Material Matters: ’Til the Concrete Angel Falls
Craig Durham puts forward a candidate for the greatest material on Earth that is literally the foundation of modern society, and yet evidence of its use has been found dating back 9,000 years.
Originally comprising nothing more than clay and limestone ﬁred together and ground to a powder, lime cement was extensively used by the Ancient Egyptians, Greeks and Romans to provide the mortar that held together, among other things, the Great Pyramid at Giza and the Colosseum in Rome.
The birth of modern cement can be traced to Joseph Aspdin’s 1824 patent for Portland cement, so called because he thought the colour resembled Portland stone. Today, Ordinary Portland Cement is the construction industry’s standard, ranging from Type I, general purpose and the most common, through to Type V, which has very high sulphate resistance and is used where the concrete will come into contact with highly alkaline soil or moisture.
Many people use the words cement and concrete interchangeably, but strictly speaking concrete is an aggregate mixture of cement, water, sand and gravel, whereas cement mortar is cement, water and sand only. In fact, even the word concrete comes from the Latin concretus, meaning grown together or compounded.
Concrete also has a very high compressive strength compared to cement alone, typically around 40MPa and comparable with many naturally occurring rocks such as sandstones and dolomites (20–170 MPa), which consequently made it an obvious foundation material as engineers sought to build ever higher, and heavier, structures. An early proponent was Robert McAlpine of the company that still bears his name. Known as Concrete Bob because of his enthusiasm for the material, in 1897 McAlpine built one of the longest bridges at the time entirely out of mass concrete. The Glenﬁ nnan Viaduct sweeps majestically across its namesake in Scotland, carrying the West Highland line extension from Fort William to Mallaig, regularly voted as one of the most beautiful railway journeys in the world. And having made this journey by both steam and diesel train this summer, I can attest to that claim. The viaduct is now world famous thanks to the exploits of Harry Potter, although few cinema goers will have appreciated that, as with many engineering feats, necessity was the mother of invention – the local Lewisian Gneiss being unsuitable for cutting and shaping to the blocks required for a stone viaduct.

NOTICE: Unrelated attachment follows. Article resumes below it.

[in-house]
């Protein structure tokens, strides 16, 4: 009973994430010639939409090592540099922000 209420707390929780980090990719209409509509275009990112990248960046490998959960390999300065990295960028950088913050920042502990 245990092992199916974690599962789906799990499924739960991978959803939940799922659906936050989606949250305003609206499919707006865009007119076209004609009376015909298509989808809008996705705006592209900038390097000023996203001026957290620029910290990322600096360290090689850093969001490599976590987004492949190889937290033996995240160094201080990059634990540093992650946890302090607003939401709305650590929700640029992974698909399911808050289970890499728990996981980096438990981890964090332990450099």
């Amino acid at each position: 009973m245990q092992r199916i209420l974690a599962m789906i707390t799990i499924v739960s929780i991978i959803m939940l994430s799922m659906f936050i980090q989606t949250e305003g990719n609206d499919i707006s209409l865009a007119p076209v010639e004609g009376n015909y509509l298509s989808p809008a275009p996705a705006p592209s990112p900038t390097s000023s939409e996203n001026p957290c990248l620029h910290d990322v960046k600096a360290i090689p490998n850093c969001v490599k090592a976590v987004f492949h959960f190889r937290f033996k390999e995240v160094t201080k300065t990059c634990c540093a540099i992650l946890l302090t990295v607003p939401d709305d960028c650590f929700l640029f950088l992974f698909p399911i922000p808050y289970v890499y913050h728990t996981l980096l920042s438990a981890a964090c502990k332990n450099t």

Of course, concrete’s compressive strength is off set by a relatively weak tensile strength, and it was as early as 1830 that the ﬁ rst idea of reinforced concrete was mentioned in the Encyclopedia of Cottage, Farm and Village Architecture, which suggested that a lattice of iron tie-rods could be embedded in concrete to form a roof. Once again, the Romans had tried something similar with bronze strips but this was not very successful because the bronze had a higher rate of thermal expansion than the concrete, which caused it to spall and crack.
But it is was the second half of the 20th Century that saw the boom in concrete construction as a fast and relatively cheap method of rebuilding from the devastation of the Second World War. This also saw some of the least loved buildings constructed, with terms such as concrete jungle and concrete carbuncle being used to describe many of the new town centres and municipal oﬃ ces. Despite this common perception, some of the most iconic structures in the world are concrete, including Sydney Opera House, the Hoover Dam and countless bridges and skyscrapers. In recognition of this, every year, the Concrete Society hosts Awards for Excellence in Concrete. Last year's winner in the Mature Structures category was the refurbished Department of Metallurgy and Materials Building, University of Birmingham, of which many alumni are IOM3 members and no doubt readers of this magazine.